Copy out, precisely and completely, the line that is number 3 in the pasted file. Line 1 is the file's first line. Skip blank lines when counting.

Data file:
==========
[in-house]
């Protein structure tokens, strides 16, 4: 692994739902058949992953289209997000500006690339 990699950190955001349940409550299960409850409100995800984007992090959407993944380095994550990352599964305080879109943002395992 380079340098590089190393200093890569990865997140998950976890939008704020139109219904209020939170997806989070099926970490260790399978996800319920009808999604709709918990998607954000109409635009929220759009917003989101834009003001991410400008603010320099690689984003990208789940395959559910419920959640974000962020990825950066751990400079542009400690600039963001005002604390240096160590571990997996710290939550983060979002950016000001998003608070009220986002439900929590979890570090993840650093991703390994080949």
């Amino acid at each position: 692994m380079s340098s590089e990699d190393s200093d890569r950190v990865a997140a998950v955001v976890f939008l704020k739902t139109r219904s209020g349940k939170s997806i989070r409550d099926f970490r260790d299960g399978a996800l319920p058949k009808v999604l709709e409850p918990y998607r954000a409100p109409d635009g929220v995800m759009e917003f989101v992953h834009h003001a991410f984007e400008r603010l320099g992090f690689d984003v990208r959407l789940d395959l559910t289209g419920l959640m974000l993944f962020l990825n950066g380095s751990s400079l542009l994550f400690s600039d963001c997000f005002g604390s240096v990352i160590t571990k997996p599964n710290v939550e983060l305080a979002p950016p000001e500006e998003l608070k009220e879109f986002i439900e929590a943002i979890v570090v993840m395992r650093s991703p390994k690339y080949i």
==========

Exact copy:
């Amino acid at each position: 692994m380079s340098s590089e990699d190393s200093d890569r950190v990865a997140a998950v955001v976890f939008l704020k739902t139109r219904s209020g349940k939170s997806i989070r409550d099926f970490r260790d299960g399978a996800l319920p058949k009808v999604l709709e409850p918990y998607r954000a409100p109409d635009g929220v995800m759009e917003f989101v992953h834009h003001a991410f984007e400008r603010l320099g992090f690689d984003v990208r959407l789940d395959l559910t289209g419920l959640m974000l993944f962020l990825n950066g380095s751990s400079l542009l994550f400690s600039d963001c997000f005002g604390s240096v990352i160590t571990k997996p599964n710290v939550e983060l305080a979002p950016p000001e500006e998003l608070k009220e879109f986002i439900e929590a943002i979890v570090v993840m395992r650093s991703p390994k690339y080949i």